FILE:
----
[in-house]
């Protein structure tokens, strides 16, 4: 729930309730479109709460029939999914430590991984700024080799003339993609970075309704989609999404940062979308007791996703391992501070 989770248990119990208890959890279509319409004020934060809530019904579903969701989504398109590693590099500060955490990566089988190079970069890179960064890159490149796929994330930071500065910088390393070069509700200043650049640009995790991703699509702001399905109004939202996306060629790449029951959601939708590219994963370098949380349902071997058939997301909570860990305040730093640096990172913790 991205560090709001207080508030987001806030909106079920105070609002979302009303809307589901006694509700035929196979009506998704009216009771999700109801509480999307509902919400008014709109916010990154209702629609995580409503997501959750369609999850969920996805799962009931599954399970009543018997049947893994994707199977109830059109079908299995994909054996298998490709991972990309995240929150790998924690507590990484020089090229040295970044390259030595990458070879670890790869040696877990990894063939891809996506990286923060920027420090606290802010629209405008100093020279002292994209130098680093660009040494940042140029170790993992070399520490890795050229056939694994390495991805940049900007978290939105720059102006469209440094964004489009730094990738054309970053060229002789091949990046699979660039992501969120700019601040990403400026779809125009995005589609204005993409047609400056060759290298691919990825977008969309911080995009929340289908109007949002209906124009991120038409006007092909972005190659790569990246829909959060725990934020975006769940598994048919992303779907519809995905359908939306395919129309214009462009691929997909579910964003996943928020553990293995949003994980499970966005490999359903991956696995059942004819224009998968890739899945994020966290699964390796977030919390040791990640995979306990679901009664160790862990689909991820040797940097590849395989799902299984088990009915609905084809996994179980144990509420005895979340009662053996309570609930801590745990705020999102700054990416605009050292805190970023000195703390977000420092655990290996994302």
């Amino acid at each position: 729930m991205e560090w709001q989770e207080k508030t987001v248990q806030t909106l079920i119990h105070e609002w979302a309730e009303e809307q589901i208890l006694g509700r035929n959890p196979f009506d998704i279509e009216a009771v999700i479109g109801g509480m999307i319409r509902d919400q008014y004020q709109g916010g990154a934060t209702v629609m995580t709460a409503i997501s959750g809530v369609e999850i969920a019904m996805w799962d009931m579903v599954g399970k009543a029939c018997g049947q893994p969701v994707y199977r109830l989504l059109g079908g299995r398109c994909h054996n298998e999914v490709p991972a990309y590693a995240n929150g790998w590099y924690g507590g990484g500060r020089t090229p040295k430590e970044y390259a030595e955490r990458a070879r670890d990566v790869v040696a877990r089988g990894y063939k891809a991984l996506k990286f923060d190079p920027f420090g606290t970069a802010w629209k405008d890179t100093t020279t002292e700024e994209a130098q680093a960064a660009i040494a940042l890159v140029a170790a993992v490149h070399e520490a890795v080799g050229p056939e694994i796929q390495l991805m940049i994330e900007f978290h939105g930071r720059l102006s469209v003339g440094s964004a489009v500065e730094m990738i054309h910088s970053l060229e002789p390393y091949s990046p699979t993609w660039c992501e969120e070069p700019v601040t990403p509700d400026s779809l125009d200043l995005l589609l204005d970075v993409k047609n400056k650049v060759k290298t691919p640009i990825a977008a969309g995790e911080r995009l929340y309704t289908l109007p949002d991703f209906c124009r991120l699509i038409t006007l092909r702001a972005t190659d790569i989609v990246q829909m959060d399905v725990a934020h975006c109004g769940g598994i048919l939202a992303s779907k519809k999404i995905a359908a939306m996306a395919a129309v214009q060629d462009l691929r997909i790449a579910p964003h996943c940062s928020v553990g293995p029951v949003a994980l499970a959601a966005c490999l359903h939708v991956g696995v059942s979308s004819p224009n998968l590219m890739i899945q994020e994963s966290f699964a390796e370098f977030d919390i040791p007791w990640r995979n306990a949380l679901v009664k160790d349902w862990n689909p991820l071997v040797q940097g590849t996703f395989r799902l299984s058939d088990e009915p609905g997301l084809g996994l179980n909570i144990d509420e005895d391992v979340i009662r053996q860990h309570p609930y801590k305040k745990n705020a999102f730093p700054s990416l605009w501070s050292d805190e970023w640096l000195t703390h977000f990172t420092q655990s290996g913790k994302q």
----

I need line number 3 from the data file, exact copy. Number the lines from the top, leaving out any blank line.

């Amino acid at each position: 729930m991205e560090w709001q989770e207080k508030t987001v248990q806030t909106l079920i119990h105070e609002w979302a309730e009303e809307q589901i208890l006694g509700r035929n959890p196979f009506d998704i279509e009216a009771v999700i479109g109801g509480m999307i319409r509902d919400q008014y004020q709109g916010g990154a934060t209702v629609m995580t709460a409503i997501s959750g809530v369609e999850i969920a019904m996805w799962d009931m579903v599954g399970k009543a029939c018997g049947q893994p969701v994707y199977r109830l989504l059109g079908g299995r398109c994909h054996n298998e999914v490709p991972a990309y590693a995240n929150g790998w590099y924690g507590g990484g500060r020089t090229p040295k430590e970044y390259a030595e955490r990458a070879r670890d990566v790869v040696a877990r089988g990894y063939k891809a991984l996506k990286f923060d190079p920027f420090g606290t970069a802010w629209k405008d890179t100093t020279t002292e700024e994209a130098q680093a960064a660009i040494a940042l890159v140029a170790a993992v490149h070399e520490a890795v080799g050229p056939e694994i796929q390495l991805m940049i994330e900007f978290h939105g930071r720059l102006s469209v003339g440094s964004a489009v500065e730094m990738i054309h910088s970053l060229e002789p390393y091949s990046p699979t993609w660039c992501e969120e070069p700019v601040t990403p509700d400026s779809l125009d200043l995005l589609l204005d970075v993409k047609n400056k650049v060759k290298t691919p640009i990825a977008a969309g995790e911080r995009l929340y309704t289908l109007p949002d991703f209906c124009r991120l699509i038409t006007l092909r702001a972005t190659d790569i989609v990246q829909m959060d399905v725990a934020h975006c109004g769940g598994i048919l939202a992303s779907k519809k999404i995905a359908a939306m996306a395919a129309v214009q060629d462009l691929r997909i790449a579910p964003h996943c940062s928020v553990g293995p029951v949003a994980l499970a959601a966005c490999l359903h939708v991956g696995v059942s979308s004819p224009n998968l590219m890739i899945q994020e994963s966290f699964a390796e370098f977030d919390i040791p007791w990640r995979n306990a949380l679901v009664k160790d349902w862990n689909p991820l071997v040797q940097g590849t996703f395989r799902l299984s058939d088990e009915p609905g997301l084809g996994l179980n909570i144990d509420e005895d391992v979340i009662r053996q860990h309570p609930y801590k305040k745990n705020a999102f730093p700054s990416l605009w501070s050292d805190e970023w640096l000195t703390h977000f990172t420092q655990s290996g913790k994302q």